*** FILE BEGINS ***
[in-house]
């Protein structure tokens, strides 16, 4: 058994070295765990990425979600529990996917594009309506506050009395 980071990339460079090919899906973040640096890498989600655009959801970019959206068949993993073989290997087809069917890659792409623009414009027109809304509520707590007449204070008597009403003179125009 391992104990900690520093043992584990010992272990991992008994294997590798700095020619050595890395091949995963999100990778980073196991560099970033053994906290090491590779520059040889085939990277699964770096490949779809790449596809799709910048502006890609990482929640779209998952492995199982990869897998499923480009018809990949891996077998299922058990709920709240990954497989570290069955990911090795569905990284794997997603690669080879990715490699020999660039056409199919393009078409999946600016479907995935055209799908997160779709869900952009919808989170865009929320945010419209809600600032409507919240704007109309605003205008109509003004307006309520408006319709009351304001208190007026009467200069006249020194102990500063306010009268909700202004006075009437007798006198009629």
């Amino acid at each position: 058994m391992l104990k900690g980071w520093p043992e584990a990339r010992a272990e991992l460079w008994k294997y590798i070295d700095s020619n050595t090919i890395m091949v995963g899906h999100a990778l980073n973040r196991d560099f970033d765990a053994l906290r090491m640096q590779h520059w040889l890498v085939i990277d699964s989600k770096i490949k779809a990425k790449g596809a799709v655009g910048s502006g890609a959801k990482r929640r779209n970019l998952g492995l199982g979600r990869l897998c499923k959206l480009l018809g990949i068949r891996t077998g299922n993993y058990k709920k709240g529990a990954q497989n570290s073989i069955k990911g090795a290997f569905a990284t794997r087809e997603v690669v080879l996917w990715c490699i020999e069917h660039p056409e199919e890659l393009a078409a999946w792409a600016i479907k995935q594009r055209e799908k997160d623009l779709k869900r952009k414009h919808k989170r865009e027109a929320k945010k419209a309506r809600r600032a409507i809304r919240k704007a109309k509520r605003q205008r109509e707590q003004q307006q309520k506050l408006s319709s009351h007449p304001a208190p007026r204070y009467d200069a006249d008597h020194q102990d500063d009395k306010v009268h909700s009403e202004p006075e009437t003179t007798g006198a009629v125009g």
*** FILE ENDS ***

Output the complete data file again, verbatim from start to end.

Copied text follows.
[in-house]
């Protein structure tokens, strides 16, 4: 058994070295765990990425979600529990996917594009309506506050009395 980071990339460079090919899906973040640096890498989600655009959801970019959206068949993993073989290997087809069917890659792409623009414009027109809304509520707590007449204070008597009403003179125009 391992104990900690520093043992584990010992272990991992008994294997590798700095020619050595890395091949995963999100990778980073196991560099970033053994906290090491590779520059040889085939990277699964770096490949779809790449596809799709910048502006890609990482929640779209998952492995199982990869897998499923480009018809990949891996077998299922058990709920709240990954497989570290069955990911090795569905990284794997997603690669080879990715490699020999660039056409199919393009078409999946600016479907995935055209799908997160779709869900952009919808989170865009929320945010419209809600600032409507919240704007109309605003205008109509003004307006309520408006319709009351304001208190007026009467200069006249020194102990500063306010009268909700202004006075009437007798006198009629």
């Amino acid at each position: 058994m391992l104990k900690g980071w520093p043992e584990a990339r010992a272990e991992l460079w008994k294997y590798i070295d700095s020619n050595t090919i890395m091949v995963g899906h999100a990778l980073n973040r196991d560099f970033d765990a053994l906290r090491m640096q590779h520059w040889l890498v085939i990277d699964s989600k770096i490949k779809a990425k790449g596809a799709v655009g910048s502006g890609a959801k990482r929640r779209n970019l998952g492995l199982g979600r990869l897998c499923k959206l480009l018809g990949i068949r891996t077998g299922n993993y058990k709920k709240g529990a990954q497989n570290s073989i069955k990911g090795a290997f569905a990284t794997r087809e997603v690669v080879l996917w990715c490699i020999e069917h660039p056409e199919e890659l393009a078409a999946w792409a600016i479907k995935q594009r055209e799908k997160d623009l779709k869900r952009k414009h919808k989170r865009e027109a929320k945010k419209a309506r809600r600032a409507i809304r919240k704007a109309k509520r605003q205008r109509e707590q003004q307006q309520k506050l408006s319709s009351h007449p304001a208190p007026r204070y009467d200069a006249d008597h020194q102990d500063d009395k306010v009268h909700s009403e202004p006075e009437t003179t007798g006198a009629v125009g």